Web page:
Serbian Ministry of Telecommunications and Information Society has driven an initiative to develop a unified approach to the allocation of ‘digital dividend’ spectrum – the spectrum that will be freed up by the switchover from analogue to digital TV – in South East Europe.

The Ministry hosted a Ministerial Summit on the digital dividend in Belgrade attended by regulatory bodies and government delegations from states in South Eastern Europe including Albania, Bosnia & Herzegovina, Bulgaria, Croatia, Greece, Hungary, Macedonia, Poland, Romania, Slovenia and Turkey.

GSMA, that represents the interests of the worldwide mobile communications industry, said it applauds all governments’ actions to establish a harmonized approach to spectrum allocation in South East Europe.

“The region of South East Europe lies on the borders of the European Union and achieving harmonised use of spectrum is important to the growth of the telecoms market and the wider economic well-being of the countries in it,” said Martin Whitehead, Director of GSMA Europe.

“A cohesive regional approach from EU member states and their neighbours in South East Europe will maximise the affordability of telecommunications services in the area. We are delighted that Minister Matic and the Serbian Ministry have taken a lead on this issue by bringing together key nations from across the region to discuss and encourage a unified approach to spectrum harmonisation,” he added.

GSMA informed that the objective of the meeting was to discuss how best to maximise the economic and social benefits promised by the digital dividend in South East Europe. Allocating some of the digital dividend to Mobile Broadband will increase Internet penetration and have a significant positive economic impact by driving innovation, job creation, productivity and competitiveness.

However, harmonisation of the spectrum on a regional basis is needed to drive down handset and network equipment costs and make Mobile Broadband affordable to consumers.

The unprecedented amount of spectrum that will be freed up in the switchover from analogue to digital terrestrial TV is known as the Digital Dividend. The Digital Dividend spectrum is located between 200 MHz and 1GHz. This spectrum band offers an excellent balance between transmission capacity and distance coverage.

If just 25%, or around 100MHz, of the spectrum currently used by analogue TV (470 – 862 MHz) was re-allocated to mobile communications, the mobile industry could dramatically speed up the rollout of broadband communications and increase coverage.

Because of its good signal propagation characteristics, less infrastructure is required to provide wider mobile coverage, meaning that communications services can be provided in rural areas at lower cost.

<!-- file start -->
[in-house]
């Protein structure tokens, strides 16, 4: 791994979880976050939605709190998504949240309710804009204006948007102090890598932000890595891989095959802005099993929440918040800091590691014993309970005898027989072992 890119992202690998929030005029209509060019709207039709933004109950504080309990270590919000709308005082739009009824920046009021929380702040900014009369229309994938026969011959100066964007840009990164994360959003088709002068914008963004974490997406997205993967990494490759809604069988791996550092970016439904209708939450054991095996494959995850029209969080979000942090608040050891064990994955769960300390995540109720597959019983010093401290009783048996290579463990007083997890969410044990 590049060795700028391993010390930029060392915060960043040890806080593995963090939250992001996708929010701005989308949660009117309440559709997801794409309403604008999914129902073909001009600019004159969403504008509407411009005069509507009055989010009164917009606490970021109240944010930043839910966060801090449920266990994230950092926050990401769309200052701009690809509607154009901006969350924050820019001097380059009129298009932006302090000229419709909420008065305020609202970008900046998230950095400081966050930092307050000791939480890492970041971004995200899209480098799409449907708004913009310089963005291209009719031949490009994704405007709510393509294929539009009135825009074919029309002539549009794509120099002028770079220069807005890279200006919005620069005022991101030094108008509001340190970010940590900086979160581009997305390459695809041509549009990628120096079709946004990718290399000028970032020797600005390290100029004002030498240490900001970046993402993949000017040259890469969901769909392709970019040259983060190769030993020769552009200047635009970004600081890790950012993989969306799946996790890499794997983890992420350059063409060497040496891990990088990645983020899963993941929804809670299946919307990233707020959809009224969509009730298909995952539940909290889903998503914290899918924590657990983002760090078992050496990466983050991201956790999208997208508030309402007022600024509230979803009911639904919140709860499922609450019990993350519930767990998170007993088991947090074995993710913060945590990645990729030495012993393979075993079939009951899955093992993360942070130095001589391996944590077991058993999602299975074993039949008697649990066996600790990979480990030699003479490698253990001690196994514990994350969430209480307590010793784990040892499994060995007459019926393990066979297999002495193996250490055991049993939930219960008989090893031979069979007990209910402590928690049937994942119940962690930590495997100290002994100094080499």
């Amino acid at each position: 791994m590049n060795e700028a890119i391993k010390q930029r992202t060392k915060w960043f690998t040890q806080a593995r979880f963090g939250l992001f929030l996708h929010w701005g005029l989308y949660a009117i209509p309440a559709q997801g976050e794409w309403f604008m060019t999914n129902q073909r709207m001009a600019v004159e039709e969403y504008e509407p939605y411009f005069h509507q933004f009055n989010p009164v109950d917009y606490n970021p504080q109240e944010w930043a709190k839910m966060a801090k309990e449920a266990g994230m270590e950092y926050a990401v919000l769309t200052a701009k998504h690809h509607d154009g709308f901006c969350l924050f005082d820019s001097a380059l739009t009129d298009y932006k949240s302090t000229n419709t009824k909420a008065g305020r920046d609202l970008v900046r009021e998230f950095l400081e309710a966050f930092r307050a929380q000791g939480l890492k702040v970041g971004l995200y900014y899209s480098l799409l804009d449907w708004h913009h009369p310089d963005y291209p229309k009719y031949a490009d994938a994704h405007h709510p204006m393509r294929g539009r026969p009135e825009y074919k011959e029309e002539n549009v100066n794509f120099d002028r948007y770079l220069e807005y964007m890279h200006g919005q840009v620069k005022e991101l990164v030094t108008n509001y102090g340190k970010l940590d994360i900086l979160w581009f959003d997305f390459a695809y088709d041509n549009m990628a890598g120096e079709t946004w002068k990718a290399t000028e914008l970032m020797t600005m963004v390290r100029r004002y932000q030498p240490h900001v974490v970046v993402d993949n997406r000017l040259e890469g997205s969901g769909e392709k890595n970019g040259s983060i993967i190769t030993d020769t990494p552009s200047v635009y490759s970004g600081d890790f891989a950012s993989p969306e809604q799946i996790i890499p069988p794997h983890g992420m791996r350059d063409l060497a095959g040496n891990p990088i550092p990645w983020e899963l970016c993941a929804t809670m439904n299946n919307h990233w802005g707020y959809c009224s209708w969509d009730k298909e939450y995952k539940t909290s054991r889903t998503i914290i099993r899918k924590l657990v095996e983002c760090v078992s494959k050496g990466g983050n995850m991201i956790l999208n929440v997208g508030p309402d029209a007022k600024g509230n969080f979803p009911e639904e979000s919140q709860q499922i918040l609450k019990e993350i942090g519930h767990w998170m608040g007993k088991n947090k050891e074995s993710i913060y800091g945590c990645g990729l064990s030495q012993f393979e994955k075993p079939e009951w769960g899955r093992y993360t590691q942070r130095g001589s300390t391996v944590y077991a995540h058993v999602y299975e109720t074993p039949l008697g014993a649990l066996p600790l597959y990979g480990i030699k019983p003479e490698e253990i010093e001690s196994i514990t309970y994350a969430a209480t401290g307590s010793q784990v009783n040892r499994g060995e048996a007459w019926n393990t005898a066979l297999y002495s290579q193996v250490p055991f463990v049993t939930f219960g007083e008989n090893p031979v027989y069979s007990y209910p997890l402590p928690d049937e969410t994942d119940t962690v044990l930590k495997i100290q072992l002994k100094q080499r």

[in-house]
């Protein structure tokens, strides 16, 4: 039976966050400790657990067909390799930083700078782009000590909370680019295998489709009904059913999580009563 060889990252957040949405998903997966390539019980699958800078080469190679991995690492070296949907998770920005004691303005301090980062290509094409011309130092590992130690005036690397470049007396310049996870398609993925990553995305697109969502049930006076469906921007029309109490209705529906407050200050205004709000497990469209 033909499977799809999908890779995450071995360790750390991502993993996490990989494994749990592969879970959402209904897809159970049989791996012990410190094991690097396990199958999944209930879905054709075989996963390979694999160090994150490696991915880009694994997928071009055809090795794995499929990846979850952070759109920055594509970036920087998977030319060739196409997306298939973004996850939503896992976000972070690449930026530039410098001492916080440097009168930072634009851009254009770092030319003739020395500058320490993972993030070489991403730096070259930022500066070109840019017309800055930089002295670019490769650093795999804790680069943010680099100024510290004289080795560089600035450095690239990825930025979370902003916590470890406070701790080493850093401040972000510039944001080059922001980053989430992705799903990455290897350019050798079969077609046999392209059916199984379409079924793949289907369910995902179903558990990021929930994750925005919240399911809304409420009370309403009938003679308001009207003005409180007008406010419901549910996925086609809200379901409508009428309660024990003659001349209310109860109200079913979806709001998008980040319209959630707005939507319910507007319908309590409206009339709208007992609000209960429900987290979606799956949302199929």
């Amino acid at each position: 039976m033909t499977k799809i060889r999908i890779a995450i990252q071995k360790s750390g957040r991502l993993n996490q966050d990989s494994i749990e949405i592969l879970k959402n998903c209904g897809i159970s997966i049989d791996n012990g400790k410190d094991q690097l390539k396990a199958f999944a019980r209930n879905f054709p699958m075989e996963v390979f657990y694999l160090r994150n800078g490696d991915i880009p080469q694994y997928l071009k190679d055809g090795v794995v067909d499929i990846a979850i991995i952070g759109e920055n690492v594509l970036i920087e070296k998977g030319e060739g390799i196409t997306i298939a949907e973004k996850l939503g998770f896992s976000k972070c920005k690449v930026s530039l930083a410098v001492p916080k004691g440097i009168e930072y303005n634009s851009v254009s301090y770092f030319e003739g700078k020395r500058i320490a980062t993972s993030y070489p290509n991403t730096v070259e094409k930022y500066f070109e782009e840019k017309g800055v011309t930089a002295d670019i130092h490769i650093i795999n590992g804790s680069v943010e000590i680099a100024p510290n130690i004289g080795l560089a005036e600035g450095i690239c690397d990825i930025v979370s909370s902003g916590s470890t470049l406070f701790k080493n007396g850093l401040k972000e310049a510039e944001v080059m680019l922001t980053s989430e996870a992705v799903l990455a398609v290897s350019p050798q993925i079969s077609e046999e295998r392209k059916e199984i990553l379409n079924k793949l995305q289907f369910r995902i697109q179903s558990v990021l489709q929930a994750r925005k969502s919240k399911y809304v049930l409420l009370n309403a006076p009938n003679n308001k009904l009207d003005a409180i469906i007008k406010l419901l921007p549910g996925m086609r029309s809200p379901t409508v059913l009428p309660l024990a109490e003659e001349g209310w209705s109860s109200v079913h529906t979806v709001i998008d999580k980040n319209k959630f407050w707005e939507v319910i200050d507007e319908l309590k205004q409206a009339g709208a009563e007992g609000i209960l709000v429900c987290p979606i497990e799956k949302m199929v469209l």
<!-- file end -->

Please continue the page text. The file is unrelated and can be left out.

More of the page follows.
This is of core importance in South East Europe where population density is typically lower than in other parts of Europe. The region’s position on the borders of the EU also makes coordination between states more complex and the high number of multiple border issues threatens to complicate coordination further.

Harmonisation of digital dividend spectrum throughout Europe is an important element in the greater spectrum debate, as the mobile industry currently faces an urgent need for more spectrum to accommodate significant increases in Mobile Broadband usage.

Extending coverage to rural areas and ensuring that the ‘digital divide’ between town and country is lowered is also a vital element of EU policy. Work on the digital dividend must continue to ensure universal connectivity.

According to GSMA, the mobile industry needs around 100 MHz because:

• Economic studies show that about 100MHz gives the optimum trade-off in Europe
• It is in line with MEPs’ ITRE report
• It leaves broadcasters with the spectrum they need to offer more content (75% of the resource)
• This spectrum needs to be harmonised as much as possible to control cross-border interference and reduce terminal costs – separate national bandplans destroy value
• LTE needs wider bandwidths to offer mobile broadband data rates (2 x 20 MHz for up to 100 Mb/s downlink) that consumers want, efficiently
• Spectrum allocation needs to accommodate multiple operators to promote competition
• More may be needed in some markets on a national basis, which may happen at different times in different markets

What can be done to attain 100 MHz?

Allocation of the digital dividend is a national prerogative, meaning that Member States of the European Union are entitled to manage the freed up spectrum according to their national interests, provided that they are in line with the decision taken within the International Telecom Union (ITU). The Member States are likely to be bound also by a spectrum management framework, as set out at the European level, in order to guarantee benefits that stem from a minimum common denominator of spectrum allocation.

According to GSMA, these benefits include the possibility of harmonized frequencies, the balanced allocation of spectrum between the different service providers, and the avoidance of interference within the boundaries of the European Union. Overall, this would lead to faster, cheaper and better services with an increased possibility for content enhancement and interoperability of devices (e.g. Mobile TV).

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